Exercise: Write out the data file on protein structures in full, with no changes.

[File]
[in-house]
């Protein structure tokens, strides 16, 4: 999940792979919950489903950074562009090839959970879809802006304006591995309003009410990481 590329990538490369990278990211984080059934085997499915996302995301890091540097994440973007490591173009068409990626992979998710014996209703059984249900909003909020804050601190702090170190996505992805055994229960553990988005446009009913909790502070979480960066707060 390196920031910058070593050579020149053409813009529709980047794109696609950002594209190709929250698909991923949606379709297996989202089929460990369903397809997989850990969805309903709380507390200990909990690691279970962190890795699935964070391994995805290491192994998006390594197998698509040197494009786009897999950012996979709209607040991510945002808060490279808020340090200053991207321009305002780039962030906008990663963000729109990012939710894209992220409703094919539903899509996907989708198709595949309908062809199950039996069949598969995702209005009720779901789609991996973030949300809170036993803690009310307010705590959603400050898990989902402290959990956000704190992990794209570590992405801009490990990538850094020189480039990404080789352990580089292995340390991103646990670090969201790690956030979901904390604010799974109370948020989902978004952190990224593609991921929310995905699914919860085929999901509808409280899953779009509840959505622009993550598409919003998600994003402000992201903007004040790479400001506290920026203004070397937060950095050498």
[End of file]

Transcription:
[in-house]
């Protein structure tokens, strides 16, 4: 999940792979919950489903950074562009090839959970879809802006304006591995309003009410990481 590329990538490369990278990211984080059934085997499915996302995301890091540097994440973007490591173009068409990626992979998710014996209703059984249900909003909020804050601190702090170190996505992805055994229960553990988005446009009913909790502070979480960066707060 390196920031910058070593050579020149053409813009529709980047794109696609950002594209190709929250698909991923949606379709297996989202089929460990369903397809997989850990969805309903709380507390200990909990690691279970962190890795699935964070391994995805290491192994998006390594197998698509040197494009786009897999950012996979709209607040991510945002808060490279808020340090200053991207321009305002780039962030906008990663963000729109990012939710894209992220409703094919539903899509996907989708198709595949309908062809199950039996069949598969995702209005009720779901789609991996973030949300809170036993803690009310307010705590959603400050898990989902402290959990956000704190992990794209570590992405801009490990990538850094020189480039990404080789352990580089292995340390991103646990670090969201790690956030979901904390604010799974109370948020989902978004952190990224593609991921929310995905699914919860085929999901509808409280899953779009509840959505622009993550598409919003998600994003402000992201903007004040790479400001506290920026203004070397937060950095050498």